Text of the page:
After the Society of Canadian Psychiatry (SCP) sounded the alarm late last year, the government of Canada has now temporarily put the brakes on its expansion of the country’s already liberal euthanasia regime. It had planned to make euthanasia available to the mentally ill as of March 2023, but is giving the system more time to get ready. The SCP’s warning was based on clinicians’ current inability to assess when a mental illness is or is not “irremediable” (i.e., irreversible/incurable). The SCP asserted as a given that euthanasia shouldn’t be given to people who may still recover. So, their argument went, since we can’t yet tell when someone with a mental illness will or won’t recover, it is premature to be offering it to the mentally ill.
The organization Dying with Dignity, which has been leading the charge for state-sponsored death in Canada, was upset by this decision. “We must avoid creating barriers that will prolong grievous suffering.” Sounding very similar, Justice Minister David Lametti said:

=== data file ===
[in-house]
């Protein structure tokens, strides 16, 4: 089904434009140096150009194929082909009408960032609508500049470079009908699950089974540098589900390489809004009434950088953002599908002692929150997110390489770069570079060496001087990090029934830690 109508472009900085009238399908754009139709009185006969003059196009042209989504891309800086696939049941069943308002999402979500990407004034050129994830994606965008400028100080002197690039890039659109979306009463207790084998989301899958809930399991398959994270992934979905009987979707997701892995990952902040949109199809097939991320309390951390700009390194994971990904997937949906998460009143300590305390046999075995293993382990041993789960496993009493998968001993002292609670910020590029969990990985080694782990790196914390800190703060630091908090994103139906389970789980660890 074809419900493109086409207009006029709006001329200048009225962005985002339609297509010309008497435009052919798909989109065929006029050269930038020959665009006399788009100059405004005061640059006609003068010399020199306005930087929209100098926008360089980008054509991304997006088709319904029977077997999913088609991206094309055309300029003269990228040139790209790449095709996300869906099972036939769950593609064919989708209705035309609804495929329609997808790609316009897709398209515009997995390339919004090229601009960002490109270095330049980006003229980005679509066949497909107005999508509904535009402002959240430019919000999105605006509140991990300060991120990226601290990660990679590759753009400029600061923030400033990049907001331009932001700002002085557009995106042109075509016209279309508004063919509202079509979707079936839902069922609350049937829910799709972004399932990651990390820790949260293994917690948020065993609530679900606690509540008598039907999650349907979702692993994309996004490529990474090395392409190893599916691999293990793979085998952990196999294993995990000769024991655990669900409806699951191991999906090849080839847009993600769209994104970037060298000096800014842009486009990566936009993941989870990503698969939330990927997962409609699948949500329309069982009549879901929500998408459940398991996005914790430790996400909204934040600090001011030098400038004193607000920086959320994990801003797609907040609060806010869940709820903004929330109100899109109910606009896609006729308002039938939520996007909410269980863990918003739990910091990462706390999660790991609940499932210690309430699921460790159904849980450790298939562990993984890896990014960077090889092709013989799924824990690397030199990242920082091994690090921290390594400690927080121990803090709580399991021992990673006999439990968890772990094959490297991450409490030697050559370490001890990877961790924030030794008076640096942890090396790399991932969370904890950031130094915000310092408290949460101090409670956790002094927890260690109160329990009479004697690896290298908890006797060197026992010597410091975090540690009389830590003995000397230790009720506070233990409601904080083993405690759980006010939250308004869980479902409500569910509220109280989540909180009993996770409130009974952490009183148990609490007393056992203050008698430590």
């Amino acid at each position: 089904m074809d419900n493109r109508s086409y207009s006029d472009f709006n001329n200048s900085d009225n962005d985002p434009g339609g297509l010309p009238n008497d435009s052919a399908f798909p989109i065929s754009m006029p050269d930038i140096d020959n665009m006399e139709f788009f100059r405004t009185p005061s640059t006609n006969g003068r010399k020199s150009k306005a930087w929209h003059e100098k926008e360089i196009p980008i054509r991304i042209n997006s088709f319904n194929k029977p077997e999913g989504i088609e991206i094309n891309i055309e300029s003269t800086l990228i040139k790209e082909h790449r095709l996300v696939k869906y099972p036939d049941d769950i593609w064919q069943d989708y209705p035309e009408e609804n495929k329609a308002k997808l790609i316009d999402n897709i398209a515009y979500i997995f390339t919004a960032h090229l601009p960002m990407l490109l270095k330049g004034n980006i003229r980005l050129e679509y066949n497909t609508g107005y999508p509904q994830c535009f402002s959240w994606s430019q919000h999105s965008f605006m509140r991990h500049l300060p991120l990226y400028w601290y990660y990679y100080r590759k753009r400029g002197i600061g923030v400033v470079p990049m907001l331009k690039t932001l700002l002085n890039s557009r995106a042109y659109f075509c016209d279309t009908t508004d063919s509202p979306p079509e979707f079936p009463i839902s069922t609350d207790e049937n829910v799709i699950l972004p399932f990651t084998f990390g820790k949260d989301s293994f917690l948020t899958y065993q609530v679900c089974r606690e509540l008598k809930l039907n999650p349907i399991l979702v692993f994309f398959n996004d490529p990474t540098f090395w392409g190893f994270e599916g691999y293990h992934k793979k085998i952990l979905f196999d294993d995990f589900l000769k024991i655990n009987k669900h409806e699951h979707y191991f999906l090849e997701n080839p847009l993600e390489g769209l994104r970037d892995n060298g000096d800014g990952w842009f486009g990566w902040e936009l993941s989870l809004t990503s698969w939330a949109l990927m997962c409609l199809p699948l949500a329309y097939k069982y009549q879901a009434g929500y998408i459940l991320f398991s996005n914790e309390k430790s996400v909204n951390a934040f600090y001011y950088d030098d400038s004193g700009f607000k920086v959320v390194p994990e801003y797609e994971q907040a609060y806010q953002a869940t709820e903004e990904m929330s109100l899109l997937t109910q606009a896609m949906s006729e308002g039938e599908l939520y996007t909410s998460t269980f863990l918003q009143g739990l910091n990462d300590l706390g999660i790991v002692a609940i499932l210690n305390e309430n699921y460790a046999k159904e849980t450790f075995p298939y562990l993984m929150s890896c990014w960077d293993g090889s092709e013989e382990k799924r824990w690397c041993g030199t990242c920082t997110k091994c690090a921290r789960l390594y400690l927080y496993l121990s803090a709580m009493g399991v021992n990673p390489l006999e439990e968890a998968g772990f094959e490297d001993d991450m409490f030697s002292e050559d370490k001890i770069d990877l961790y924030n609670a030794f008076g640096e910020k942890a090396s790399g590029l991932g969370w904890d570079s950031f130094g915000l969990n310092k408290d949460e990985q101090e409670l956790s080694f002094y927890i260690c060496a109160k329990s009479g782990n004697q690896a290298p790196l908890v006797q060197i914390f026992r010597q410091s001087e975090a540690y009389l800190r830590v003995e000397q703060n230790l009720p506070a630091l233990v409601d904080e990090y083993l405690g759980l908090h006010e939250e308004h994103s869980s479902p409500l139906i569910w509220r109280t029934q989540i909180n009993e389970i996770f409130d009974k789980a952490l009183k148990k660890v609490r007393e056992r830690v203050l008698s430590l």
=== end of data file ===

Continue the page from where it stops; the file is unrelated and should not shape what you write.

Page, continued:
“Remember that suicide generally is available to people. This is a group within the population who, for physical reasons and possible mental reasons, can’t make that choice themselves to do it themselves.”
Before Canada legalized assisted suicide back in 2016, ARPA Canada urged the Supreme Court of Canada and the federal government to recognize that once the sacred line of the 6th Commandment is crossed, condoning some killing, it will become impossible to draw a new line that will hold. The past six years bears this out. Our society no longer knows which suicides should be prevented and which should be celebrated as an expression of choice.
Lobbying government to stop (and reverse!) the train is important and needs to continue. But given that the train keeps roaring down the tracks, the Church needs to do what it can to get people off the tracks. More than ever before, Canada needs to hear the hope of the Gospel, which gives meaning to all lives. Have your neighbors heard it?